NORFOLK,Va. (WAVY)- A film created by Hampton Roads natives is hoping to raise awareness about prostate cancer within the Black community.

“The Black Walnut” recently won a Telly Award for Non-Broadcast General-Health and Wellness.

Writer and producer Terrance Afer-Anderson says he was estatic to find out.

“It’s a film about the African American prostate cancer disparity,” he said. “African American men are diagnosed with prostate cancer and die from prostate cancer at a wholly disproportional rate.”

Afer-Anderson, who is also a playwright, has experience working in the health care system and says he was an advocate for prostate cancer awareness for years before filming.

“Being a playwright and a writer, I thought I would do something novel and different to get people to pay attention,” he said.

So, he teamed up with producer Greg Boyd, who also edited and filmed “The Black Walnut.”

The story follows a fictional character to tell a more complete story of the prostate cancer experience. However, Afer-Anderson says others in the film were also using their own experience.

“[There are] nine actual prostate cancer survivors who tell their own stories and their context,” he said.

It’s a story that’s all too familiar to Afer-Anderson. He says he was diagnosed with prostate cancer in 2009 through early detection screenings.

Because of the diagnosis, his two brothers were also screened. Afer-Anderson says his eldest brother found out that he also had cancer.

But due to early detection, Afer-Anderson says he didn’t worry about what the outcome would be.

“The Lord revealed to me, because it was my faith in Him, I was doing what I needed to be doing. But, I heard that word and reaffirmation. Because I had that good experience, I wanted to increase awareness of being screened and African-American men are not being screened the way they need to for prostate cancer,” he said.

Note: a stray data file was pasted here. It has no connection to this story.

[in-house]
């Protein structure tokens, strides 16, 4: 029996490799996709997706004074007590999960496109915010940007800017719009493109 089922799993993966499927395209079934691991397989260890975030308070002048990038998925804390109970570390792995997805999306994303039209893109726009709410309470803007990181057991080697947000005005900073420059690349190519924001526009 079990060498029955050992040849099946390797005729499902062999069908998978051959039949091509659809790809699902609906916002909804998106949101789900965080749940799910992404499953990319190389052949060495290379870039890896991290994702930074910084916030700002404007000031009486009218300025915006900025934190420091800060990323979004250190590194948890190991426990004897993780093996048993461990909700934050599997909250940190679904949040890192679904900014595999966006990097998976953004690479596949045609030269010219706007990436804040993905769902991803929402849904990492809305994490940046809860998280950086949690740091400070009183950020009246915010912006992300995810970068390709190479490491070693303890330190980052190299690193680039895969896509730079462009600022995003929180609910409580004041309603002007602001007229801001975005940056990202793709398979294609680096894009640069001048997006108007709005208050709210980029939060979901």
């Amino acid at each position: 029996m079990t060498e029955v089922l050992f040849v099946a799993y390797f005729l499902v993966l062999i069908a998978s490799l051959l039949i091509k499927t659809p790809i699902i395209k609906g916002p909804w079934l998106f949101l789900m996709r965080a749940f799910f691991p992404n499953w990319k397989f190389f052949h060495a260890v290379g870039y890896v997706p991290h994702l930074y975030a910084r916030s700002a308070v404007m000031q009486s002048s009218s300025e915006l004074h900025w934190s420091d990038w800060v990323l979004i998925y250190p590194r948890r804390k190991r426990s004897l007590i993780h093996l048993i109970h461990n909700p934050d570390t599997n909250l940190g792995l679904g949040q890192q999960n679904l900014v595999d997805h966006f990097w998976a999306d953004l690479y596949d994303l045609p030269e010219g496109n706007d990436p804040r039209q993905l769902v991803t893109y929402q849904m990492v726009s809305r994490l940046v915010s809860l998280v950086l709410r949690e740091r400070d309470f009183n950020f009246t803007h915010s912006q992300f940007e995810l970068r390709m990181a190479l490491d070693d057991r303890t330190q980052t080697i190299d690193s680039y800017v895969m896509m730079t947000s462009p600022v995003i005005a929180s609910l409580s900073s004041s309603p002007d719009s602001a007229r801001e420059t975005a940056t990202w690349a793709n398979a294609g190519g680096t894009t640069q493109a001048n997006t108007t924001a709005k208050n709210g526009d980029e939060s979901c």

Afer-Anderson was able to encourage some men to get screenings. He says those on set who were not prostate cancer survivors went out and got their screenings done.

He hopes others in the community will take advantage of it too, and says women can also help to get people screened.

“The role that women play in men’s lives — husbands, fathers, brothers, loved ones — it’s very important. Women can get a man to do what they need to do when it comes to their health care,” he said.

Prior to the COVID-19 pandemic, Afer-Anderson says they were planning to hold screenings of the film.

Now, they’ve received a $50,000 grant to work with health events to hold screenings throughout Hampton Roads and the Washington, D.C. area, according to Afer-Anderson.

“I hope that men are motivated to get screened,” he said.

He’s also working on releasing a film about the restoration of the Basilica of St. Mary of the Immaculate Conception in Norfolk and the historic findings found during that project.